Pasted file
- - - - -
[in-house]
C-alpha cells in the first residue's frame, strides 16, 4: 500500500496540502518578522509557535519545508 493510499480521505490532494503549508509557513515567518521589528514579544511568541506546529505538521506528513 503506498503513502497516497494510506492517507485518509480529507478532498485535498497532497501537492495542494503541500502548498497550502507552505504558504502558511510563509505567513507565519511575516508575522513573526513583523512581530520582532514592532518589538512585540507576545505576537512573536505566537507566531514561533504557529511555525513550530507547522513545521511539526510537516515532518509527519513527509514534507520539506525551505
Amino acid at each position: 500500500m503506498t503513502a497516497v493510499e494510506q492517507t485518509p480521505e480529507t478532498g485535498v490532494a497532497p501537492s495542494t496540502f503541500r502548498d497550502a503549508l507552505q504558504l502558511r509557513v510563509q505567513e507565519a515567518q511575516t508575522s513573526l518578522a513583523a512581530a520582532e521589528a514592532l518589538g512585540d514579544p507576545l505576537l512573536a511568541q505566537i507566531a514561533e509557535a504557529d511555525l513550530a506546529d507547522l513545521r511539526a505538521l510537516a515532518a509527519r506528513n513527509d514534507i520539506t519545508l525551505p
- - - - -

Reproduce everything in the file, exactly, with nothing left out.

[in-house]
C-alpha cells in the first residue's frame, strides 16, 4: 500500500496540502518578522509557535519545508 493510499480521505490532494503549508509557513515567518521589528514579544511568541506546529505538521506528513 503506498503513502497516497494510506492517507485518509480529507478532498485535498497532497501537492495542494503541500502548498497550502507552505504558504502558511510563509505567513507565519511575516508575522513573526513583523512581530520582532514592532518589538512585540507576545505576537512573536505566537507566531514561533504557529511555525513550530507547522513545521511539526510537516515532518509527519513527509514534507520539506525551505
Amino acid at each position: 500500500m503506498t503513502a497516497v493510499e494510506q492517507t485518509p480521505e480529507t478532498g485535498v490532494a497532497p501537492s495542494t496540502f503541500r502548498d497550502a503549508l507552505q504558504l502558511r509557513v510563509q505567513e507565519a515567518q511575516t508575522s513573526l518578522a513583523a512581530a520582532e521589528a514592532l518589538g512585540d514579544p507576545l505576537l512573536a511568541q505566537i507566531a514561533e509557535a504557529d511555525l513550530a506546529d507547522l513545521r511539526a505538521l510537516a515532518a509527519r506528513n513527509d514534507i520539506t519545508l525551505p